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Re: How to explain these variations in execution speeds?
*To*: mathgroup at smc.vnet.net
*Subject*: [mg113141] Re: How to explain these variations in execution speeds?
*From*: Sseziwa Mukasa <mukasa at jeol.com>
*Date*: Fri, 15 Oct 2010 13:50:30 -0400 (EDT)
*References*: <201010140327.XAA06171@smc.vnet.net>
The short answer to your questions is that you are not evaluating the
same expression so your assumption that the expressions represent the
same amount of work is not true. Secondly you seem to have found some
indication that the algorithm used is not what one would naively expect.
I don't know the details of the internals os Mathematica so some of the
following responses are guesses on my part.
I'm guessing the reason lines 2,3,5,7 and 9 take longer is because when
the number of terms in the sum is less than 10^6 Mathematica computes
the sum using an explicit loop and thus incurs all the overhead of
arbitrary precision mathematics. You can accelerate these calculations
by using NSum, which is much faster albeit less accurate.
It seems when the the number of terms is greater than 10^6 Mathematica
first tries to solve the sum symbolically, and if it can evaluates the
result. In this case your sum has a simple solution n*(n+1)/2 which the
symbolic solver apparently can find very quickly, evaluation of that
expression is likewise very fast, hence the evaluation times of 4, 10, 6
and 8. The timings of these expressions varies as I execute the
expressions, implying there is also some caching behavior that explains
the variation in times among these expressions. The second time they
are evaluated the timing is nearly equivalent.
The Rule speeds things up because m is not numeric so the symbolic
solution is computed first, then the resulting expression evaluated when
the Replace is evaluated. You can see this by using Trace on the
expression.
There is no general rule to extract from this example, except perhaps
the behavior of Sum with respect to the magnitude of numeric index
ranges. With respect to Sum. when possible, solve for a simpler
expression equivalent to the sum, then evaluate that numerically. Or
use NSum when precision isn't a problem. Since Mathematica is closed
source and Wolfram may change the algorithms underlying the built in
functions there is little to be gained in trying to guess at the
behavior of the internals, but it is useful to explore that behavior
with respect to a specific problem. The change in behavior of Sum with
respect to iterator specification of the form {n,k} where k is numeric
is interesting, but the specific values of k which change behavior may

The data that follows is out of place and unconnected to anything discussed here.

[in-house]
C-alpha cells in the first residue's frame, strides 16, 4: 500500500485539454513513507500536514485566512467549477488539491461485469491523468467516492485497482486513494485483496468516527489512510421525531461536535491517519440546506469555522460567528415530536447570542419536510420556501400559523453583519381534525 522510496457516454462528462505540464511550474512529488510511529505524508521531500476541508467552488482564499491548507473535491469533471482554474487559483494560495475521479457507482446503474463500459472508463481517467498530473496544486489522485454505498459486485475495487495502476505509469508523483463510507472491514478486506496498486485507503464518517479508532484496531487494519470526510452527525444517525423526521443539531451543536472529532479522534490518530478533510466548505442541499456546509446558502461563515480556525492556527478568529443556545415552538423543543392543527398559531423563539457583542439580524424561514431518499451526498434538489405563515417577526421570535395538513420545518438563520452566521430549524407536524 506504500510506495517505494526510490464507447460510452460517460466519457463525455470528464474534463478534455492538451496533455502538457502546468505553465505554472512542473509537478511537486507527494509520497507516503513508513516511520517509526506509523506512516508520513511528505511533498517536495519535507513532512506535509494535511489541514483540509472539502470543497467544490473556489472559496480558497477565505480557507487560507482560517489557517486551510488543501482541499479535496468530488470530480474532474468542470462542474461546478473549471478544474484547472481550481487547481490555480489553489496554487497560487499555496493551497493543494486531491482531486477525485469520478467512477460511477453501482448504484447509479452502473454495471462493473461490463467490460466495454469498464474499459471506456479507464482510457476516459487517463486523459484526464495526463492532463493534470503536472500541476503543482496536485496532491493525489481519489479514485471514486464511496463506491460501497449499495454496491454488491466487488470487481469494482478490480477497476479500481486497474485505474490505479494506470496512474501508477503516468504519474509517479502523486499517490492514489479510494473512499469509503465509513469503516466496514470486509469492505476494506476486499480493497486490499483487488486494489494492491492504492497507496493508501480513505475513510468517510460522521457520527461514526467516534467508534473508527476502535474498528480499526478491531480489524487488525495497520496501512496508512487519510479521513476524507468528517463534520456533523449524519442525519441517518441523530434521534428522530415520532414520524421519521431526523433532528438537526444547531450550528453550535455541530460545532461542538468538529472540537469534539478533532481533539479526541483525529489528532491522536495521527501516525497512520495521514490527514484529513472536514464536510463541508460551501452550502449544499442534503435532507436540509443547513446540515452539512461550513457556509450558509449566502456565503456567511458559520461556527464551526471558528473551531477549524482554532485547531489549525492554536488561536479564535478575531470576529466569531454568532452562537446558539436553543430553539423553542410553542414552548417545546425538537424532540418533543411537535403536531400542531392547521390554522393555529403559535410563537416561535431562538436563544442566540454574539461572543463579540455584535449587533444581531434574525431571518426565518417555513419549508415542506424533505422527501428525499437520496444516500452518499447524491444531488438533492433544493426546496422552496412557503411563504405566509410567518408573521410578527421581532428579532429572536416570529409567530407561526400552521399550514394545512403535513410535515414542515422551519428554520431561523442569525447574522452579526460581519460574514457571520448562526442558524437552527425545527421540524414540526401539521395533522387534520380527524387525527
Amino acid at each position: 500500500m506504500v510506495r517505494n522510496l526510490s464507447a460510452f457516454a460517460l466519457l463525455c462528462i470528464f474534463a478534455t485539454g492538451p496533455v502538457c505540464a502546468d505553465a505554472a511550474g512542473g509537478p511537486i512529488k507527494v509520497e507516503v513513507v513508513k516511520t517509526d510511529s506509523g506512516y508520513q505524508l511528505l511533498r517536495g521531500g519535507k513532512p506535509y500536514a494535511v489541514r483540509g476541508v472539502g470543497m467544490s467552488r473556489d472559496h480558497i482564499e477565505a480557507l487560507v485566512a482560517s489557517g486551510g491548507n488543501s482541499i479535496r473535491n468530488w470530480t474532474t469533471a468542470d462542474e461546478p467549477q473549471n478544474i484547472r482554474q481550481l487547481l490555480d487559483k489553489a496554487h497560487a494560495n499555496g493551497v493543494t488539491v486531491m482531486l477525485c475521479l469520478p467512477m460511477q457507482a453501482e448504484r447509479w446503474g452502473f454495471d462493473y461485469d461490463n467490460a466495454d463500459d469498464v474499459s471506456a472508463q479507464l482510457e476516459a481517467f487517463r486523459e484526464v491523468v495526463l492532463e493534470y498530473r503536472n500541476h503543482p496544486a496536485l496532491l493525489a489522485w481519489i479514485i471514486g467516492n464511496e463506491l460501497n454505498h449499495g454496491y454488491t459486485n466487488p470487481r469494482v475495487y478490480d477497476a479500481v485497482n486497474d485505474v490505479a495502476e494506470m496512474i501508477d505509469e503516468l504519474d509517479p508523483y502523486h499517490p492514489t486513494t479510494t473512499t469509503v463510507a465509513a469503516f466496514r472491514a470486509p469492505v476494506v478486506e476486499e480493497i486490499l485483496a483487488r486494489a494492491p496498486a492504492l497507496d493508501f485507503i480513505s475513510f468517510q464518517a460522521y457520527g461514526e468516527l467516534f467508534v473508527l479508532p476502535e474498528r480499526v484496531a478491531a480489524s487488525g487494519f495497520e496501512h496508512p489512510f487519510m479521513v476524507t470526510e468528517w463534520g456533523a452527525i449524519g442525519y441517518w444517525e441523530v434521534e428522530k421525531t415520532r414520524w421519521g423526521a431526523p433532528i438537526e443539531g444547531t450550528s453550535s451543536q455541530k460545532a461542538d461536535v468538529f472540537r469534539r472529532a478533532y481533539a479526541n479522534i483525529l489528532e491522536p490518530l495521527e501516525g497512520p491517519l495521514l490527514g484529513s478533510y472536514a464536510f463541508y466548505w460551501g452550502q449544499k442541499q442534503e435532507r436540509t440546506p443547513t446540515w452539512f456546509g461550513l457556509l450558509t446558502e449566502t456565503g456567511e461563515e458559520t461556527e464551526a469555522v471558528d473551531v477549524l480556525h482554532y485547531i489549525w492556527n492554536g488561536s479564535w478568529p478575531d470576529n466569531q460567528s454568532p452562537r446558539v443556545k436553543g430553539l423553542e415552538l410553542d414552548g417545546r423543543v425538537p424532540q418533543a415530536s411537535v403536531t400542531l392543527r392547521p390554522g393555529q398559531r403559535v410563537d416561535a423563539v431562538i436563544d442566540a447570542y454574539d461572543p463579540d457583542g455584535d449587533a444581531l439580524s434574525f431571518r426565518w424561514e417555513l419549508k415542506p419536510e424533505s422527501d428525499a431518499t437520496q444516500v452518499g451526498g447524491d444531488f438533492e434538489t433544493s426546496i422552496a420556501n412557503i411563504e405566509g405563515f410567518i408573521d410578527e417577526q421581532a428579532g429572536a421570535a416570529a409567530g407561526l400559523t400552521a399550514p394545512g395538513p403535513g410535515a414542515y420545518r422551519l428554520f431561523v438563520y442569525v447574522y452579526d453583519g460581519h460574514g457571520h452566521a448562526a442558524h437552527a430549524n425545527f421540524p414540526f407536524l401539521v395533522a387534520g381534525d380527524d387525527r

vary from version to version.
Your question about replacing the values does seem to reflect caching
behavior, the Evaluate causes speed changes because the result of the
Replace is simpler to compute.
You can't start the kernel programmatically (what would be executing to
cause it to start?), but you can control remote or parallel kernels from
a notebook.
Quitting the kernel then evaluating an expression will cause it to be
evaluated from the startup state.
Regards,
Ssezi
On Oct 13, 2010, at 11:27 PM, James Stein wrote:
>
> Stop your kernel; paste the following 14 lines in a notebook cell;
then
> evaluate the cell.
>
> (*1*)n=10^6;
> (*2*)Timing[Sum[k,{k,n}]]
> (*3*)Timing[Sum[k,{k,Evaluate[n]}]]
> (*4*)Timing[Sum[k,{k,n+1}]]
> (*5*)Timing[Sum[k,{k,n-1}]]
> (*6*)Timing[Sum[k,{k,n+2}]]
> (*7*)Timing[Sum[k,{k,n-2}]]
> (*8*)Timing[Sum[k,{k,n+3}]]
> (*9*)Timing[Sum[k,{k,n-3}]]
> (*10*)Timing[Sum[k,{k,m}]/.m->n-4]
> (*11*)Timing[Sum[k,{k,m}]/.m->Evaluate[n-5]]
> (*12*)Timing[Sum[k,{k,m}]/.m->10^6+6]
> (*13*)Timing[Sum[k,{k,m}]/.m->10^6-6]
>
> Each sum represents approximately the same amount of "work",
> but some sums are computed significantly faster than others.
> What results of previous computations are being used? when? where are
they
> stored? how are they accessed?
> Why does the use of 'Rule' (in lines 10-13) speed things up?
> Do these examples suggest good ways to speed code in general?
> Or are they merely exceptional because 'Sum' is a built-in function?
> (If documentation answers these questions, just point me there. I
searched
> w/o success.)
>
> On my computer, the execution times are approximately:
> 0.3500 second: Out lines 2,3,5,7,9
> 0.1000 second: Out lines 4,10
> 0.0044 second: Out lines 6,8
> 0.0003 second: Out lines 11,12,13
>
> Some of the puzzle is either explained or compounded (but I'm not sure
> which!) by comparing lines 1 and 2 with lines 10 and 11. Why does
'Evaluate'
> speed 11 wrt 10, but not 2 wrt 1?
>
> My head began to whirl when I compared these two pairs of lines:
>
> Pair 1: (as above, lines 10 and 11)
> Timing[Sum[k, {k, m}] /. m -> n - 4]
> Timing[Sum[k, {k, m}] /. m -> Evaluate[n - 4]]
>
> Pair 2: (same as Pair 1, except "dummy" variable 'm' replaced by 'z'
in
> second line only)
> Timing[Sum[k, {k, m}] /. m -> n - 4]
> Timing[Sum[k, {k, z}] /. z -> Evaluate[n - 4]]
>
> In each pair (assuming a fresh Kernel for each pair), the second line
is
> much faster than the first; but in the first pair, the speed increase
is
> much greater that the speed increase in the second pair. It seems
like the
> symbol chosen for the "dummy variable" is somewhere retained, and
affects
> further evaluations. (If so, how?)
>
>
> Two ancillary questions:
> 1. Is there a programmatic way (from a notebook) to stop then restart
the
> Kernel?
> 2. Is there a set of commands that effectively return the Kernel to
its
> initial state?
> (i.e., clear all user-defined symbols and history and reclaim memory)
>
>
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